“We see leadership as a non-hierarchical concept, that focuses on empowerment and persuasion at all levels within the organisation,” he explains.

Hadden believes it’s important to monitor leaders to make sure that their development needs are addressed and that they feel supported in their roles. There is a strong commercial argument to do this well, particularly when it comes to succession planning, he says. “You should be setting the agenda on identifying leadership potential and development activities. Young talent within the group needs to have access to the people who set up the business, and are able to observe the leadership behaviours.

“All too often the HR function takes a reactive position on this, which undermines the potential value of its contribution, as the early identification of potential leaders is very important,” he adds.

Keep your top team healthy

Finally, be aware of the health of the leaders in your organisation. Sue Higgins, managing director of HR consultancy Inspira, believes that your business is only as healthy as your top team. A serious illness or death of a chief executive, she says, can have a lasting emotional as well as commercial impact on an organisation.

This is why it is worth considering an investment in preventative health plans at work, according to business manager Michele Joseph of specialist health clinic chain Preventicum. She cites the example of Karren Brady, managing director of Birmingham City Football Club, who visited one of Preventicum’s clinics in 2006 and found she had a brain aneurism. Brady was rushed in for emergency surgery and was back at her desk within weeks.

“With many top leaders commanding six-figure salaries, it’s well worth investing in preventative treatment to eliminate risk factors,” says Joseph.

As the workplace evolves and budgets are cut, many senior executives have assumed wider responsibilities than they were used to and feel under greater pressure than before, warns Brady.

“There is so much in business that is left to the lap of the gods, that it is the job of every good HR manager to ensure that everything can be done to look after its top team,” she says.

Hints for hiring leaders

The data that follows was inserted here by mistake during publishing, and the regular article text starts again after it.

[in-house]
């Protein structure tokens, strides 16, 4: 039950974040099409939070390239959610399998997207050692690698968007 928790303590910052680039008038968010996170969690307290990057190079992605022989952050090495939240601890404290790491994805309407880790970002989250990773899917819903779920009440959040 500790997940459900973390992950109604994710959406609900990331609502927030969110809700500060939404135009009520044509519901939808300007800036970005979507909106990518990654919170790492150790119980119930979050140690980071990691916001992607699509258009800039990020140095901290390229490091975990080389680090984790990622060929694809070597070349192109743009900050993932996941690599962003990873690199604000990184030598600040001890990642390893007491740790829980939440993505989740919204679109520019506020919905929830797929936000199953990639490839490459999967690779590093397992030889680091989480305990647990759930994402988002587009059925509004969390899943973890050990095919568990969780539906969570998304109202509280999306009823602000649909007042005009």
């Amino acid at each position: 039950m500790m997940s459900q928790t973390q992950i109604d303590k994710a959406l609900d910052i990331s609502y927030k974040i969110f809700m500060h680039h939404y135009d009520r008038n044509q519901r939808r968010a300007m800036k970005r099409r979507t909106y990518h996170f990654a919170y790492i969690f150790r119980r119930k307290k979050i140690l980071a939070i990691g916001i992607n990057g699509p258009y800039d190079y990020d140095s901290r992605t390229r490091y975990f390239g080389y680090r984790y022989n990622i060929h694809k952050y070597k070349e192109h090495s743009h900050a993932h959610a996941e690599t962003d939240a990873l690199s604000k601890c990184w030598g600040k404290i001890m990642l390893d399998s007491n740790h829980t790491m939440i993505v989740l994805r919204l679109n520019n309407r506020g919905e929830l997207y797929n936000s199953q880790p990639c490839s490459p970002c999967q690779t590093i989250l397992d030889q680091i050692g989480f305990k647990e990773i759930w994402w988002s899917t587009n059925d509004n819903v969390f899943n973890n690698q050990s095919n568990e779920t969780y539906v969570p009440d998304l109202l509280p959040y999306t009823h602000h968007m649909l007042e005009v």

What characteristics should HR look for when hiring leaders for the organisation?

According to Sibylle Erdmann, project director at employee research and consultancy firm Towers Perrin ISR, it helps to base interviews not just on the track records of candidates, but also consider any personal characteristics and management styles the organisation requires from its leaders. For example:

  • Customer service-focused companies should look for leaders who will empower their employees, actively demonstrate that they support the organisation’s values and act with integrity in all of their dealings.
  • Organisations that focus on efficiency need leaders who will encourage employees to think for themselves and get involved in decision making.
  • Where organisations are more based on image, leaders should have the ability to build credibility both internally and externally.
  • Leaders in innovative organisations should allow employees to take risks.

n In organisations centred on quality, leaders should be concerned for the wellbeing of employees and encourage the free exchange of information between different departments.

Tips for looking after your leaders

Noel Clerkin, co-founder of coaching company Inspiring Potential, offers HR these tips:

  • Encourage leaders to tackle issues of stress and low morale in the organisation.
  • Inspire leaders to create a culture of dignity and respect in the workplace, by actively defining and promoting positive working relationships.
  • Help the top team to lead by example and to follow the espoused values of the organisation by providing training.
  • Support leaders by providing an executive coach or mentor who can help them to build their self awareness, set better goals, identify their development needs, overcome their personal challenges and improve their effectiveness, decision-making, work relationships and creativity.
  • Present networking opportunities where leaders can meet peers who can give them a different perspective about their role and the organisation.
  • Help leaders unlock the talent within the organisation.